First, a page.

10 Strategic Questions Managers Should Ask About Managing Remote Teams

Don Reisinger

by Don Reisinger

8 min read
10 Strategic Questions Managers Should Ask About Managing Remote Teams
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Many managers are now living in a remote-first business environment, and companies across the globe are giving employees the opportunity to work from home. Although the shift may have been swift, remote work is here to stay. And that’s a good thing.

But managers need to adapt and become better at managing teams of employees who aren’t sitting in cubicle row. Indeed, it’s time for those managers engaging with remote workforces to think strategically about how to improve productivity and ensure business continuity, all while keeping Thursday game and cocktail nights alive and well.

To keep teams buzzing, managers need to be more proactive. Ultimately they'll have to ask themselves key questions to ensure they’re thinking the right way about remote work, the tools they’ll need, and the conversations they’ll need to have with the team to get it right.

Read on for our take on the 10 strategic questions that all managers should be asking themselves as they look ahead to a world where remote workforces are likely to become the norm.

1. Is This Really a Permanent Change?

Let’s get this one out of the way: Yes. For a large number of companies and employees, the move to remote work is permanent. And while there may be times when companies will require employees back in the office, there’s a much greater chance that once you’ve moved to a remote workforce post-pandemic, turning back the clock to an in-office experience won’t be possible. There is a multitude of reasons why this is true, including employee productivity gains and technology improvements that make remote work possible, but the simplest reason is that your company can save money by keeping you out of the office.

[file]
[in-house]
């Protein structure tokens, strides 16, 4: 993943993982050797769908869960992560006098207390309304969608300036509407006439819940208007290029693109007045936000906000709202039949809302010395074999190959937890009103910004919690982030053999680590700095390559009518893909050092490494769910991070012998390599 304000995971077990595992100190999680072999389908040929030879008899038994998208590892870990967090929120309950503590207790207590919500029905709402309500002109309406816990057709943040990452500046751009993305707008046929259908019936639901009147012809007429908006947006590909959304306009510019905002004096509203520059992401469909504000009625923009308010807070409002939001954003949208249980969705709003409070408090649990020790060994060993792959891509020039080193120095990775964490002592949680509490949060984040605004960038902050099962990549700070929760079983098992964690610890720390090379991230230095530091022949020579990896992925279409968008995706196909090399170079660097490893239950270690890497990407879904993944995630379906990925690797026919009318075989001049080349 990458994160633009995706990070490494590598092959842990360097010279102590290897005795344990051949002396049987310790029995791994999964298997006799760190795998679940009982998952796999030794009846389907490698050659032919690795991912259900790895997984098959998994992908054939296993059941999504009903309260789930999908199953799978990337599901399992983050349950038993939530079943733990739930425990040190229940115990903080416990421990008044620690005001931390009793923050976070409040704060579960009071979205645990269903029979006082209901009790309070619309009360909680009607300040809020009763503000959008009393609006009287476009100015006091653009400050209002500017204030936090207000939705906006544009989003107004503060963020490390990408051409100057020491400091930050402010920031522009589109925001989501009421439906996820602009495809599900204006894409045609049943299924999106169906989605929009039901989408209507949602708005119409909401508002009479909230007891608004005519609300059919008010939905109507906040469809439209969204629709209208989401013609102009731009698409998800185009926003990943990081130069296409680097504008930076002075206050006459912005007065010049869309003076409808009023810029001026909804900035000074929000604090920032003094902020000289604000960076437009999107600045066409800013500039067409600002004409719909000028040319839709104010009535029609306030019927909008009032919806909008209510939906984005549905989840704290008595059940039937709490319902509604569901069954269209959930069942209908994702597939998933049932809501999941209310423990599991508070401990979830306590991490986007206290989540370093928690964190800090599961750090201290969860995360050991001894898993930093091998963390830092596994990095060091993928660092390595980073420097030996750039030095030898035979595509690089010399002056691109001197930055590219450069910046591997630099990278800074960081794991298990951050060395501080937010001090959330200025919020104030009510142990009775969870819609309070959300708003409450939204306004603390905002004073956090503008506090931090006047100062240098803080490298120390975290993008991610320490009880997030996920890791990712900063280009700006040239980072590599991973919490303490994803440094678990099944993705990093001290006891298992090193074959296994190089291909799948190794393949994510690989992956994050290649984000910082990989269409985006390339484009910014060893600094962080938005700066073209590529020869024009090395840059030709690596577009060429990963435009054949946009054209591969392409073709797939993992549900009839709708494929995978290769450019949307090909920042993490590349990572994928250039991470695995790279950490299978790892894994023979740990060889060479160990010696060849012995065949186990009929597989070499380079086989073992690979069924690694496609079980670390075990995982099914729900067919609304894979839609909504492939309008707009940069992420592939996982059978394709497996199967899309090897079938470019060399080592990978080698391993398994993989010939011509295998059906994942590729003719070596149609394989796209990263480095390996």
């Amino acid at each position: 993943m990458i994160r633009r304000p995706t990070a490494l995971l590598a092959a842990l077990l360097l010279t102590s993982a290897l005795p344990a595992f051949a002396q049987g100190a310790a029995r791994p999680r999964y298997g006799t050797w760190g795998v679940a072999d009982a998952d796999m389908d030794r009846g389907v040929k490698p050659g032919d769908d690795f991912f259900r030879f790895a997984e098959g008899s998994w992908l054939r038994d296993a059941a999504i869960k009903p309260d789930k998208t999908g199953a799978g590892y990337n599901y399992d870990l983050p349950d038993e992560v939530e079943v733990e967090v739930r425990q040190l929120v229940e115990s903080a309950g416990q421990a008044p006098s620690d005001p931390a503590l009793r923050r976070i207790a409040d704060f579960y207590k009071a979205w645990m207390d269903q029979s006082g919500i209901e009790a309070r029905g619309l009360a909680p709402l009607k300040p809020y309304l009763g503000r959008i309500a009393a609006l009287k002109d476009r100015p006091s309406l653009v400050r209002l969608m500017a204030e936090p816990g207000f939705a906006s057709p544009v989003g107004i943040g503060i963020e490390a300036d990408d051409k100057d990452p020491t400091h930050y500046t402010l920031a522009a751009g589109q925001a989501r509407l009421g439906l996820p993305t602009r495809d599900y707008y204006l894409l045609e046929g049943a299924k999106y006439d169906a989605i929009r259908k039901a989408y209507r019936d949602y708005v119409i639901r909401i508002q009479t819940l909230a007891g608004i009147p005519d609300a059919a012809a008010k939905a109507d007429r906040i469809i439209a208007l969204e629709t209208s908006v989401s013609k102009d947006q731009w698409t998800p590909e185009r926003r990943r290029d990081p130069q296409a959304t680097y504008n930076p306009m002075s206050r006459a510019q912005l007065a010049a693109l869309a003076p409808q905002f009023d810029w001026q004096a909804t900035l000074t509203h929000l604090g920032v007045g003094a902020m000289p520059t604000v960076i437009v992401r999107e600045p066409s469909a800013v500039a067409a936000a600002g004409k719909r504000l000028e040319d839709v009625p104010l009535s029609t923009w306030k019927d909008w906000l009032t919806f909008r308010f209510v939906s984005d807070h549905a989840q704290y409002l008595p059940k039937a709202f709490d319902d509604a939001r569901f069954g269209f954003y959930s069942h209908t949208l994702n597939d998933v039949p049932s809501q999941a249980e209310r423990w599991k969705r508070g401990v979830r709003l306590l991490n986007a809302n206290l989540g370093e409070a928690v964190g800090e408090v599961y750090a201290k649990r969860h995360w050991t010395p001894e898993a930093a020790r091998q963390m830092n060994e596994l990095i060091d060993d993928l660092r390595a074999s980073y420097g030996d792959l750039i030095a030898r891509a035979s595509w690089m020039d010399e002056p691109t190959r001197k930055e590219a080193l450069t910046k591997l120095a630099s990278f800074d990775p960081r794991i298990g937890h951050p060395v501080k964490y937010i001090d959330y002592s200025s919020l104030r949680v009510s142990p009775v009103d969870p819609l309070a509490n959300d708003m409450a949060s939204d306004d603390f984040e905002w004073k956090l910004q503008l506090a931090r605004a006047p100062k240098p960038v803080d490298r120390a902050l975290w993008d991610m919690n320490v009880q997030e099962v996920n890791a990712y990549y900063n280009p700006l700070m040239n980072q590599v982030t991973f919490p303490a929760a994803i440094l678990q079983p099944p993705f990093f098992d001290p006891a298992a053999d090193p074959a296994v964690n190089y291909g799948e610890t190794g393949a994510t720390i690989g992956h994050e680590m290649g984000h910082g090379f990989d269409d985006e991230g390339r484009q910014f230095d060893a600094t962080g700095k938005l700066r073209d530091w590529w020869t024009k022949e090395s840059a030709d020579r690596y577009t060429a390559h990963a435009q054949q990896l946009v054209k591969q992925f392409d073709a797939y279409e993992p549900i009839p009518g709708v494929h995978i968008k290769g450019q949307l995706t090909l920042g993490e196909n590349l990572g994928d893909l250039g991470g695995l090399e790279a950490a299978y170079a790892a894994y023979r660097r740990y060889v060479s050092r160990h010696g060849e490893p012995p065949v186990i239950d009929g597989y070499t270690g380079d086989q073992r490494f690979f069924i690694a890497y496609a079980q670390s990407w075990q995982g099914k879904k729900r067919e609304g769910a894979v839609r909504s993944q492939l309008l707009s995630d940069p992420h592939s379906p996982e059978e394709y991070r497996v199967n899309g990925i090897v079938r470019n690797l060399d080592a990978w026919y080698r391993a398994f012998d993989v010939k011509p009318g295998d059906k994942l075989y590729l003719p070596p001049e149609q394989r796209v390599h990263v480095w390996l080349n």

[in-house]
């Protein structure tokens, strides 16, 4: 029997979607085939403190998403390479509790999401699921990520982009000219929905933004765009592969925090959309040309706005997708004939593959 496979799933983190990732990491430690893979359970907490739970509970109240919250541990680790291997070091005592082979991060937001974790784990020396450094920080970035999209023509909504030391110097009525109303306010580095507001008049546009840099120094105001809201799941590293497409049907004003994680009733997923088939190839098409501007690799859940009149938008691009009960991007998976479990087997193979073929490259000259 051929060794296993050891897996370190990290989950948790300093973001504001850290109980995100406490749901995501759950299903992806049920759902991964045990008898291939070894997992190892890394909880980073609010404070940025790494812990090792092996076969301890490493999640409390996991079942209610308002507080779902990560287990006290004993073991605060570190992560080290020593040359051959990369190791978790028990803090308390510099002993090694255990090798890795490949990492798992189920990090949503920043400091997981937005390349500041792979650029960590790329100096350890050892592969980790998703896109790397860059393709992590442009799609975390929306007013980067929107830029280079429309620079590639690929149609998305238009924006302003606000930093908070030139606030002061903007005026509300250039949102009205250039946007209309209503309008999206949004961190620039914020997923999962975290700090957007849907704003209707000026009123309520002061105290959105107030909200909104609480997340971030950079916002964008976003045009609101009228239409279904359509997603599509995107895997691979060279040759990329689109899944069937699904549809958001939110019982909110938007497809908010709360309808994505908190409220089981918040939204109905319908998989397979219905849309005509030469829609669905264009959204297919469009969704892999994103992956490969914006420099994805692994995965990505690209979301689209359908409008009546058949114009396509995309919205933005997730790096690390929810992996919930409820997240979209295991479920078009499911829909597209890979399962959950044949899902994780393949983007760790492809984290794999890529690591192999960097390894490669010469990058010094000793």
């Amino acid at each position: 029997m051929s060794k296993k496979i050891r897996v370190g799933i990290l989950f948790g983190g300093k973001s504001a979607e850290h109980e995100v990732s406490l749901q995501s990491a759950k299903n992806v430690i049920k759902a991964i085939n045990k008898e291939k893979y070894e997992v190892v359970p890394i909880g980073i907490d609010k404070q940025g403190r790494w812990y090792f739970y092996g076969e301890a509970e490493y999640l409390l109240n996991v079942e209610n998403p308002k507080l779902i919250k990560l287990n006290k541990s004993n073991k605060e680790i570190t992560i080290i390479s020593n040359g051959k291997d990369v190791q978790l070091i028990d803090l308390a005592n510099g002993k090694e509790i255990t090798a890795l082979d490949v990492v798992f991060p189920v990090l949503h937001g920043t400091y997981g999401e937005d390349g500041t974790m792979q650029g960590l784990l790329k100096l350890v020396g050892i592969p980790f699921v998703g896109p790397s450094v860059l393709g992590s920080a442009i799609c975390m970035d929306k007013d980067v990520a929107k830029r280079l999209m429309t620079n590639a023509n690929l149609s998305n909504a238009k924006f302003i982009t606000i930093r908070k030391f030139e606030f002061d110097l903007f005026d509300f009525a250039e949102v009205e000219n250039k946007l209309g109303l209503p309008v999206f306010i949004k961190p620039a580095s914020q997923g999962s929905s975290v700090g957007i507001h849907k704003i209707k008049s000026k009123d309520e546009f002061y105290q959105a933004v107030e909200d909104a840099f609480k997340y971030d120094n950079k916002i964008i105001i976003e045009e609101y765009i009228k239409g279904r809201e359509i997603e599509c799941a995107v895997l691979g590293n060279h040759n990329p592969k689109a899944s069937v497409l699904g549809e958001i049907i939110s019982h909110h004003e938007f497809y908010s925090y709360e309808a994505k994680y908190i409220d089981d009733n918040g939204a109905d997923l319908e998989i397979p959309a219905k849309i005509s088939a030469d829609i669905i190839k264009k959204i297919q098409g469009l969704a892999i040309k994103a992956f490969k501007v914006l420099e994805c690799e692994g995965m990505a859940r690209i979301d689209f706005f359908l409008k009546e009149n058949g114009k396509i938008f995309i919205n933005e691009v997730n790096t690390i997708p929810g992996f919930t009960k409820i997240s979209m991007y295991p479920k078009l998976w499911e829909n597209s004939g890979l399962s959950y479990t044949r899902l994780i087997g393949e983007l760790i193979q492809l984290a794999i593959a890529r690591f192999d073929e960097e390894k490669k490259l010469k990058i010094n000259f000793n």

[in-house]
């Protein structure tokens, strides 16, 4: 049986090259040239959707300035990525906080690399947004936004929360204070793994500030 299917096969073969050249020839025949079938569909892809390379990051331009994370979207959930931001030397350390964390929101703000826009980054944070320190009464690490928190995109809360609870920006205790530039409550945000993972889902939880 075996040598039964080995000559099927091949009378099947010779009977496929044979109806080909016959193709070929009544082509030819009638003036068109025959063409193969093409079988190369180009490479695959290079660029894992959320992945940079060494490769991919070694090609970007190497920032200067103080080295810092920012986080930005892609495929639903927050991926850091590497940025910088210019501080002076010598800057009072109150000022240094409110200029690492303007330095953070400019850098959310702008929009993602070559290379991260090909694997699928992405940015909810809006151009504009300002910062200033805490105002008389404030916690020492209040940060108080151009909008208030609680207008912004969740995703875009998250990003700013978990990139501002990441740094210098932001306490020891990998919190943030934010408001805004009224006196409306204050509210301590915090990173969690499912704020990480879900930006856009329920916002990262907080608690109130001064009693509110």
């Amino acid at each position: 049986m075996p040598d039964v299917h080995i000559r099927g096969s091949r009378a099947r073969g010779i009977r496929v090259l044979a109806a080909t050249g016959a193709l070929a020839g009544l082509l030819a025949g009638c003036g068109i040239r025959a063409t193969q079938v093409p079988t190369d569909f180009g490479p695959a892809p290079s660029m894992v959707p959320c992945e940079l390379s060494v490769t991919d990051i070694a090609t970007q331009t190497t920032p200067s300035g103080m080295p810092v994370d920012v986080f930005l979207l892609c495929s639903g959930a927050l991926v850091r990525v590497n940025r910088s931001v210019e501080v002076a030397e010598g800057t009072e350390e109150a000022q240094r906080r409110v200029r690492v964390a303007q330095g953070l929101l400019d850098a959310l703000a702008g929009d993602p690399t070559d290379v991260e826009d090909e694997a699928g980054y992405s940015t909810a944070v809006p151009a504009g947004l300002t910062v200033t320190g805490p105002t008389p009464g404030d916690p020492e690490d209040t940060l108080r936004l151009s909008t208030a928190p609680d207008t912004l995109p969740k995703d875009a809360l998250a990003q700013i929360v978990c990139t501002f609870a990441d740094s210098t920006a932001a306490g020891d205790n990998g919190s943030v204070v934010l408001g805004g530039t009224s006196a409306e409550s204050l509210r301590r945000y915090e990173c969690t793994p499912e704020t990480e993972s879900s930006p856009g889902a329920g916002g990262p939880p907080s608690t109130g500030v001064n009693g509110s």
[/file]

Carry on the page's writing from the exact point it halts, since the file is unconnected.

“There are real cost benefits to doing this, and companies are in a period where cost matters a lot,” Brian Kropp, a Gartner vice president, told The New York Times. “Even if employees who are working remotely are 5 percent less productive, companies can save 20 percent on real estate and end up with a higher return.”

2. How and When Should I Check in With My Team?

When working remotely, communication with the team is critical. And although it’s easy enough to say you should always be communicating with team members, doing so effectively depends on the type of communication you’re using. More than anything, it’s getting comfortable with not always having real-time conversations with teams.

After all, in a world where Slack and email allow for easy communication but not necessarily real-time communication, getting comfortable with asynchronous discussion is critical.

Earlier this year, Yuval, CEO of an unidentified high-tech company, told the Harvard Business Review that he checks in with all of his employees by sending a message every day to see if they need help with something. He doesn’t always get responses right back, but he can keep a close eye on his team that way.

Rebecca Cafiero, a branding strategist and host of the Becoming You podcast, told U.S. News and World Report that companies should schedule daily huddles with team members.


“Establishing consistency creates certainty, and in uncertain times, it’s more important than ever to have processes in place to keep everyone focused and on the same page,” she said.

Therefore, you may want to consider using tools like Slack and Asana each day instead of email and turning to Zoom calls for weekly check-ins. Also consider regular after-work activities to keep your team engaged—and your finger on the pulse of what’s happening with each person.

3. What Tools Can We Use to Collaborate With Each Other?